SR: How did you envisage the way in which the characters evolve, and has there been any changes, while the rehearsal room, to how you originally perceived your characters to be played?

MT: The wonderful thing about scriptwriting in any format is that once you hand it over to a room full of actors it’s like Frankenstein’s monster and a switch is flipped and the script comes to life. It’s one of my favourite bits of the process because you can be surprised, delighted and challenged – often all at the same time. Clickbait has been no different, which delights me as then it becomes something more than some text I wrote down.

SR: How long did it take to write this play? 

MT: I had the idea almost a year ago and scribbled it down in a first draft. It’s been on a huge journey since then.

SR: Have you always wanted to be a writer, how did you start?

MT: I work full time as an actor/writer. Until a few years ago only ever wanted to act. I went to drama school and graduated a year and a half ago. It was only while I was there, when it became my 9 to 5, that I realised that I needed more than being an actor. I love telling stories. Being an actor you get to tell stories for a living, but being a writer you get to create your own. British playwrighting is in such an explosive place and I wanted to add my voice. So I wrote a handful of short plays and entered them into competitions and won some, which encouraged me to keep going. I then wrote my first full-length play called A First World Problem which was picked up by Theatre503 the summer I graduated. It taught me a lot and, more importantly, I had a lot of fun. So much fun that I’m back with the same creative team two years later which is really exciting.

SR: How and when do you write? 

MT: I try to keep to office hours as much as possible, especially when I’m not acting. Against my better judgement, I do work quote well in the wee hours, but you can’t work at all without sleep. I try and write every day. Sometime I need to go for a walk and put some headphones in and think about what it is I need to say. Sometimes it tumbles out before I know it’s there. Every play is different.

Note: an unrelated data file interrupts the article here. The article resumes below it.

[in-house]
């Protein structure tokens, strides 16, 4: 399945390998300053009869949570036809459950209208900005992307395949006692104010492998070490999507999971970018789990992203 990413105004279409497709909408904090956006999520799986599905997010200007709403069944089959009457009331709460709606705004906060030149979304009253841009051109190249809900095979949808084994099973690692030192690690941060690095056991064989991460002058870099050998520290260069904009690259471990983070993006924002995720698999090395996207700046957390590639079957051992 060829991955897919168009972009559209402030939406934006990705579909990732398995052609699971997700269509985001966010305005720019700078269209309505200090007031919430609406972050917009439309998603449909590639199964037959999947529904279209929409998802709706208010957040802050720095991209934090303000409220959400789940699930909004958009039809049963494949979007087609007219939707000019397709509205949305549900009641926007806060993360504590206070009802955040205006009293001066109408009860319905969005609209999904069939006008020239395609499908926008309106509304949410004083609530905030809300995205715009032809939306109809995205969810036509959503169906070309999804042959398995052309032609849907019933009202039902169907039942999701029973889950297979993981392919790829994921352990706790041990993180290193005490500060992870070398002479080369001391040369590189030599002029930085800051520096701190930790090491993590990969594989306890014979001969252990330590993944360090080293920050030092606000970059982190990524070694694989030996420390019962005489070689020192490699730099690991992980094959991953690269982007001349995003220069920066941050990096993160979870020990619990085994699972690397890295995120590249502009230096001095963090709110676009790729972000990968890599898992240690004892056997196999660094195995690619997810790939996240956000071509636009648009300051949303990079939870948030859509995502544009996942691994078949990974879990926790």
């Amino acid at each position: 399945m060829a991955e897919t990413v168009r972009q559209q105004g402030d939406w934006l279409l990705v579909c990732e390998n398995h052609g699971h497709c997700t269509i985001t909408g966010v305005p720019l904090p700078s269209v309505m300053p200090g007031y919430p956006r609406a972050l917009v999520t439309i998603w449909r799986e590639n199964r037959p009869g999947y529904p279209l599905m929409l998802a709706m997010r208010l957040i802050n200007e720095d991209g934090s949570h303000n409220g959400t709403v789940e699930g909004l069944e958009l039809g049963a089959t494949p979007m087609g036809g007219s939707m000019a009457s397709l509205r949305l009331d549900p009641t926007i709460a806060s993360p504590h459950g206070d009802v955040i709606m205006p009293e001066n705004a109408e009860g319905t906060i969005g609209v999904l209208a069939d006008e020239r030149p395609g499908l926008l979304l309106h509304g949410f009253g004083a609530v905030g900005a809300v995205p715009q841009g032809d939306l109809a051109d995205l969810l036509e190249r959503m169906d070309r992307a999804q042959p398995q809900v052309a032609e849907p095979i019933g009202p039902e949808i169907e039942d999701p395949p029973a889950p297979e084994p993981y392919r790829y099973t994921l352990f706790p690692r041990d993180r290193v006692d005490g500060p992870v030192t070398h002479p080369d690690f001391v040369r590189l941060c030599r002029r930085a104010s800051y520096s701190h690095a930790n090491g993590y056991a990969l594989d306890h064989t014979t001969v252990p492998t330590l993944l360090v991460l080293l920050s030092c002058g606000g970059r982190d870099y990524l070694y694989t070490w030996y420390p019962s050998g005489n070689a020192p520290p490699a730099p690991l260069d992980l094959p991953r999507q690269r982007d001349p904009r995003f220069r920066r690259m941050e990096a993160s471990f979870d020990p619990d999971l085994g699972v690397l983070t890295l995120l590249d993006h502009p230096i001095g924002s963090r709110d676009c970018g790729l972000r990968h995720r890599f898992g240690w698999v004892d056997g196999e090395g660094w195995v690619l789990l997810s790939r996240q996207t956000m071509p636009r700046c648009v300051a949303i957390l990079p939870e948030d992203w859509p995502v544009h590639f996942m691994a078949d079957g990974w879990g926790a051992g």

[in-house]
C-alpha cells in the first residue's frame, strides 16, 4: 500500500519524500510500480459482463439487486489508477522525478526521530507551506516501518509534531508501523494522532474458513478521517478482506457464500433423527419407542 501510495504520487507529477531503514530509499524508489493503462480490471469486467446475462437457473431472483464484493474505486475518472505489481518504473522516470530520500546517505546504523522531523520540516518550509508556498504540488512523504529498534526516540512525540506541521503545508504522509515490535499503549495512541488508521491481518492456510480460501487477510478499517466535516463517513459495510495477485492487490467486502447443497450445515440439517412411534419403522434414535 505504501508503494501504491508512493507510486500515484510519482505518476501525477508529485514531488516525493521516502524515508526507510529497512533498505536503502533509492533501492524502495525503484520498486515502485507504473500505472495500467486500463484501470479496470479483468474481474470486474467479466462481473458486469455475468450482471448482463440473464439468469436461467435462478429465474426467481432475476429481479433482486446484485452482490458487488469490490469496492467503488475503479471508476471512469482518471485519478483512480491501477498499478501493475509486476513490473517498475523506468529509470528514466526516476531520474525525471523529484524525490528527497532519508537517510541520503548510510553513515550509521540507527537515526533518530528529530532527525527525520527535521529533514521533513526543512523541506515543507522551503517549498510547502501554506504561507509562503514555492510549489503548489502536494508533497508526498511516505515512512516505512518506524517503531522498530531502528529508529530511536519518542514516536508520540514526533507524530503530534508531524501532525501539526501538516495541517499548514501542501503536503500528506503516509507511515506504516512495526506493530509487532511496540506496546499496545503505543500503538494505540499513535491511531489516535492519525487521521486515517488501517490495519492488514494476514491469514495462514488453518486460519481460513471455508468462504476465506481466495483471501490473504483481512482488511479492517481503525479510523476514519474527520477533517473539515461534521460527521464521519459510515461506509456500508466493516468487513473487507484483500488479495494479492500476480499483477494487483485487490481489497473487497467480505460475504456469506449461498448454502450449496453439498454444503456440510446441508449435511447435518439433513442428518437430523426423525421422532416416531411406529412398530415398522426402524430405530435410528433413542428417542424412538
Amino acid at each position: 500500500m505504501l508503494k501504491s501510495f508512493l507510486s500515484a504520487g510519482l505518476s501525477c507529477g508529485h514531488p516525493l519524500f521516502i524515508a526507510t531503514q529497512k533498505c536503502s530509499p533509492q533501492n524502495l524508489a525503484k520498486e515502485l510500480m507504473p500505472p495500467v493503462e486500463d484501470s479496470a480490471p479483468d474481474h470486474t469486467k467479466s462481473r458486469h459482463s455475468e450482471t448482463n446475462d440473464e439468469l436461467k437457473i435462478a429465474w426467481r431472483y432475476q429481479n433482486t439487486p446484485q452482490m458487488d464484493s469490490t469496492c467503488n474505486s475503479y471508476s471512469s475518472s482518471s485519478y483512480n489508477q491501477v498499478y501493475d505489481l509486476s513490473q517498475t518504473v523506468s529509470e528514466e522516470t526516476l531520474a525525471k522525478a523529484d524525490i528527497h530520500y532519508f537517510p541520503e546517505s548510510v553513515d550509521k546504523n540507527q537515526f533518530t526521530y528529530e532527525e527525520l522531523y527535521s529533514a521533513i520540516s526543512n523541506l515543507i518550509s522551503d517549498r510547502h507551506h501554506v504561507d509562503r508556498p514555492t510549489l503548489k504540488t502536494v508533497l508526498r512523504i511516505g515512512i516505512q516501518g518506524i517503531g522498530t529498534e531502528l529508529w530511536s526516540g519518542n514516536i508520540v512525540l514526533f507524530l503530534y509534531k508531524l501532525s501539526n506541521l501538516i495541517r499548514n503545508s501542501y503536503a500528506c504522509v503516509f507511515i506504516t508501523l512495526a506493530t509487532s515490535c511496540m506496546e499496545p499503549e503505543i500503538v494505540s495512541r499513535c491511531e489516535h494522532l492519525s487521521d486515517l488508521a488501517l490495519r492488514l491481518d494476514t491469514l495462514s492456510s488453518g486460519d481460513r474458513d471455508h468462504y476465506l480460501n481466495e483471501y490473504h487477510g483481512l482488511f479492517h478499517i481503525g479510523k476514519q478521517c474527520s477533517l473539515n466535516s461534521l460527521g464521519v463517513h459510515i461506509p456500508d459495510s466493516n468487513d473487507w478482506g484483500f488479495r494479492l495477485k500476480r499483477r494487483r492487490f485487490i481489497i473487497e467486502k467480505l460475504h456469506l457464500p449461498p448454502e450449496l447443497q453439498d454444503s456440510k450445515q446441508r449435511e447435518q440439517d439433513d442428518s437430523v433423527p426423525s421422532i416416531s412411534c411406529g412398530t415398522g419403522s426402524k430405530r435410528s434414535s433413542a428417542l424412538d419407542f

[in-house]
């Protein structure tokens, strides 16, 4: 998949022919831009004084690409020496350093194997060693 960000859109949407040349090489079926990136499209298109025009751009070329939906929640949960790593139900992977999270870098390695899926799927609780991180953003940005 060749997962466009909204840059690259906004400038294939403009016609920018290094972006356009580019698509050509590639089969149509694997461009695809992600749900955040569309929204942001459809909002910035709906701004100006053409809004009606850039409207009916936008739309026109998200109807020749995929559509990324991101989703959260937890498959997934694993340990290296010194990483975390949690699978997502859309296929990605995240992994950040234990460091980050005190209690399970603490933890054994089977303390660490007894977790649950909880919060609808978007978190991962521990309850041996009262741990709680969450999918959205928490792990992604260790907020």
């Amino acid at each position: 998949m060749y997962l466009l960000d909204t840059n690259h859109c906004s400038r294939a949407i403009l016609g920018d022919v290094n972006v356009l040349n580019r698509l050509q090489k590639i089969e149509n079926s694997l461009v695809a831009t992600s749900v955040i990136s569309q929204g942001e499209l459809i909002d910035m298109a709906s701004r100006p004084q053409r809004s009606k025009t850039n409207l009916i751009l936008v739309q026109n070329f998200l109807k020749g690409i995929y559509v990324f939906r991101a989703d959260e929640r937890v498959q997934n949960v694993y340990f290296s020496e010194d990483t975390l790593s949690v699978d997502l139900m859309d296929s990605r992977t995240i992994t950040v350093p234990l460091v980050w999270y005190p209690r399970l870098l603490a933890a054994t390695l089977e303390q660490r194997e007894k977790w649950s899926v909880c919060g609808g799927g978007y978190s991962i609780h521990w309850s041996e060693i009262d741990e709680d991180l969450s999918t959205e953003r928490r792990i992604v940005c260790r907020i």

SR: Are you working on anything else at the moment?

MT: I’m currently writing an episode of a new BBC3 series that will air in 2017, which is a totally different process but just as thrilling. I also start the Channel 4 Screenwriting course this year which I’m very much looking forward to.

As for theatre, I have some ideas that I’m sketching out right now in the back of my head. Soon enough one of them will shout louder than all the others and the process will start all over again.

ClickBait can be seen at Theatre503, The Latchmere, 503 Battersea Park Road, London SW11 3BW from Tuesday 19 January – Saturday 13 February 2016 (Tuesday to Saturday, 7.45pm, Sunday, 5pm)

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About 17Percent

A campaign to get more plays by women playwrights onto UK stages.
This entry was posted in plays by female writers, Plays for today by women, plays to see, q + a and tagged , , , , , , . Bookmark the permalink.